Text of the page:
Eyewitnesses say that police used tear gas and batons against the protesters. A number of people were arrested, according to reports by Iran's official news agencies.
The protest marks the first instance of unrest over the plunging value of Iran's currency, the rial, which has reached a record low, losing about one-third of its value since last week.
Several amateur videos, said to be from the protest in Tehran, show hundreds of people walking in the city center. RFE/RL is not able to fully confirm the authenticity of the videos.
In this video recorded with a cell phone, protesters are apparently expressing anger over Iran's support for the Syrian regime.
"Leave Syria alone, think about us," they chant.
In this video, protesters call on Tehran's bazaar merchants to support them: "Dear prideful bazaaris, support, support."
They also demand the closure of the shops and businesses: "Close down, close down."
Well known Iranian activist Vahid Online posted this video, in which protesters are marching on Ferdowsi Street and chanting some of the slogans of the 2009 antigovernment protests, including "Don't be afraid, we're all together" and also "No to Syria, No to Lebanon, may my life be sacrificed for Iran."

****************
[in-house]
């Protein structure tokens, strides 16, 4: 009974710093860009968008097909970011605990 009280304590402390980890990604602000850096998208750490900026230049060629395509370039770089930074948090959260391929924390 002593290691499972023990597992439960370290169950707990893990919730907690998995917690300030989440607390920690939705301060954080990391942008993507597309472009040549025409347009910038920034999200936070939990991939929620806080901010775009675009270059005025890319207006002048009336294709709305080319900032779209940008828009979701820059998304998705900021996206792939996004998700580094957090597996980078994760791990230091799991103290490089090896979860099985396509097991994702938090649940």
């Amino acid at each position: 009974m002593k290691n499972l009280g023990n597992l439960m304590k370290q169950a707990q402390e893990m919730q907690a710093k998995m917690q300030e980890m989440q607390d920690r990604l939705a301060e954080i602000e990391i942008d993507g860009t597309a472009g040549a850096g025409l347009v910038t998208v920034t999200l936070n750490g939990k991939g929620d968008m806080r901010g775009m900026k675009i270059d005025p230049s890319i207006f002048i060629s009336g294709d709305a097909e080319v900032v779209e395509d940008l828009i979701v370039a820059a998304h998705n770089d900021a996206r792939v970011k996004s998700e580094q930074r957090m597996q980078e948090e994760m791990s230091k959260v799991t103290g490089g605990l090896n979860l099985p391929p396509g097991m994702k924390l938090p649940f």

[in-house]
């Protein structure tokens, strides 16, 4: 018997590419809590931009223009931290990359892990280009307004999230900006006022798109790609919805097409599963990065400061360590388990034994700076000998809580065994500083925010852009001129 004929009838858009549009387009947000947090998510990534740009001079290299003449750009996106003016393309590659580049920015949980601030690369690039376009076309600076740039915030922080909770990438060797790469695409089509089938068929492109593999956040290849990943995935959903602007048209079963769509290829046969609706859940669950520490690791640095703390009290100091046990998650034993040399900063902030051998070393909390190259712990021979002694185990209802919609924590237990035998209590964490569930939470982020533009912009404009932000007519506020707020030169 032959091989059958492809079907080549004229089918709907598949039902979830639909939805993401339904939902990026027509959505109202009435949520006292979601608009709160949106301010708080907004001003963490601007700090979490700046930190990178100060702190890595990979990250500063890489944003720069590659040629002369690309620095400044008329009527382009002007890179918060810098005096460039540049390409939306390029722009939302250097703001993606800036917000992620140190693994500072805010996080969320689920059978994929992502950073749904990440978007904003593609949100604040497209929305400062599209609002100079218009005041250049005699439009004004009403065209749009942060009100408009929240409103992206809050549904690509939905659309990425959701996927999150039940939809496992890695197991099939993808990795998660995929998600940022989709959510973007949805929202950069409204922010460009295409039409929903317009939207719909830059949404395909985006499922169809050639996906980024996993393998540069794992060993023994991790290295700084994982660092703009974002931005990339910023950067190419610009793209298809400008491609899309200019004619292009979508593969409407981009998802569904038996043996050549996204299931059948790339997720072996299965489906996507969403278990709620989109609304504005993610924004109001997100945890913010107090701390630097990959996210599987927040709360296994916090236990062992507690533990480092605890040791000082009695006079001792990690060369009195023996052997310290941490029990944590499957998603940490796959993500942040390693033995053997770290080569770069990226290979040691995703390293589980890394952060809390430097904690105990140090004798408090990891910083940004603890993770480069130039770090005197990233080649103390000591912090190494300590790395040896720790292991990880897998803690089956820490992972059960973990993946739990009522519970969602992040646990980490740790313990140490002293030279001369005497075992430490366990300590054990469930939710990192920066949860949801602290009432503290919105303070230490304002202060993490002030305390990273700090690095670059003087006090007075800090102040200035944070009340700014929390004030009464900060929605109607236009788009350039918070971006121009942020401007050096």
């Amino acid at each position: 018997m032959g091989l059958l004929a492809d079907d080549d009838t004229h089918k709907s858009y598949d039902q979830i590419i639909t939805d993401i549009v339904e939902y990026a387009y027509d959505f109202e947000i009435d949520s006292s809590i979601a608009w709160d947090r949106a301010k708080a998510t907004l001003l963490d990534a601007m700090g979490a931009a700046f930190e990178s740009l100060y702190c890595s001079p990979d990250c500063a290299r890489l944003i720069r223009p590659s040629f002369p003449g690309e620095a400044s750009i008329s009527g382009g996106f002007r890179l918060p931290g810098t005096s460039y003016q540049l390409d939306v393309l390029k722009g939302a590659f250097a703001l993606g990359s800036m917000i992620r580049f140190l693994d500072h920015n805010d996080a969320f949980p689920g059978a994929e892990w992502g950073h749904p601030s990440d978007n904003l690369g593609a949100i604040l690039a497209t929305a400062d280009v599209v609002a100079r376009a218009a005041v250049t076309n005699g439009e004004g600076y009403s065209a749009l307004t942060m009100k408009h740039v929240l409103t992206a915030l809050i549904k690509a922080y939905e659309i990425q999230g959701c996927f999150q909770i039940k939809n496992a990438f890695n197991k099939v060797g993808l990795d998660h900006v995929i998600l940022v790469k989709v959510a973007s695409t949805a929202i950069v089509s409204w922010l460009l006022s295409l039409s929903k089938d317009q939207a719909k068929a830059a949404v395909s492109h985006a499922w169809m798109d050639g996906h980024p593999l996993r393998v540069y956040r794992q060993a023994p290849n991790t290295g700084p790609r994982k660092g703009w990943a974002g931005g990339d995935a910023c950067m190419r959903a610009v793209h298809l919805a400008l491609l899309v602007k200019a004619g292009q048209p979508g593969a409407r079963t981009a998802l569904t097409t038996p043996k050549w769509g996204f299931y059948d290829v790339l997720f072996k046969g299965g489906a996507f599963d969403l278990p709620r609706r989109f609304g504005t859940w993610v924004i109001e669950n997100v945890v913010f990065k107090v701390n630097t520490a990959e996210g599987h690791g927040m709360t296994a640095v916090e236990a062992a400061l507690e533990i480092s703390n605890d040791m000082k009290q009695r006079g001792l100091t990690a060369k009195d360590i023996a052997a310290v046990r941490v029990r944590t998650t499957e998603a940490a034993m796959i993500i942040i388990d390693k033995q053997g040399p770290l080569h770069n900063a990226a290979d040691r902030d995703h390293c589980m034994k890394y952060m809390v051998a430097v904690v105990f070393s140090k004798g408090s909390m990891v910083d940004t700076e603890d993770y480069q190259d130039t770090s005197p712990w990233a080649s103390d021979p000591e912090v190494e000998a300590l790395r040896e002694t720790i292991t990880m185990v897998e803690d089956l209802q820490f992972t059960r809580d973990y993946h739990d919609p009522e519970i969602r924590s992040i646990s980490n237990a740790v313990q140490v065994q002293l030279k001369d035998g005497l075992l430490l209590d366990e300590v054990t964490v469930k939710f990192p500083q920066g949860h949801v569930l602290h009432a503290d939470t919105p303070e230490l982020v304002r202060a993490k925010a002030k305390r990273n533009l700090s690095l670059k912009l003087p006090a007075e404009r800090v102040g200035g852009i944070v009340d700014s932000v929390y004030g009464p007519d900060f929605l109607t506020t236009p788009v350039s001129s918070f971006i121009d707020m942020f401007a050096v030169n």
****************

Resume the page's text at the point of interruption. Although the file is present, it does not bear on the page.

The opposition Kalame website reports that "Death to Syria," "Death to the dictator," "Allah Akbar," and "The dollar should be halved" were among other slogans that were chanted in the Iranian capital on October 3.
Some chants also reportedly targeted President Mahmud Ahmadinejad, who has been accused of massive economic mismanagement and inefficiency in dealing with the current crisis. Ahmadinejad said on October 2 that the devaluation of the rial was in part caused by the sanctions Iran is facing over its sensitive nuclear work.
The plunge of the rial is causing anxiety and pain among many Iranians.
A merchant in Tehran told RFE/RL that many people are scared about the future.
"Everyone is very concerned and frightened. I can say that everyone is very confused. Of course, this general atmosphere has cast a shadow over Iran for a long time," he said.
"Nobody knows what's going to happen to them next week. The situation is getting very bad. You never see a smile on anybody's face anymore."
-- Golnaz Esfandiari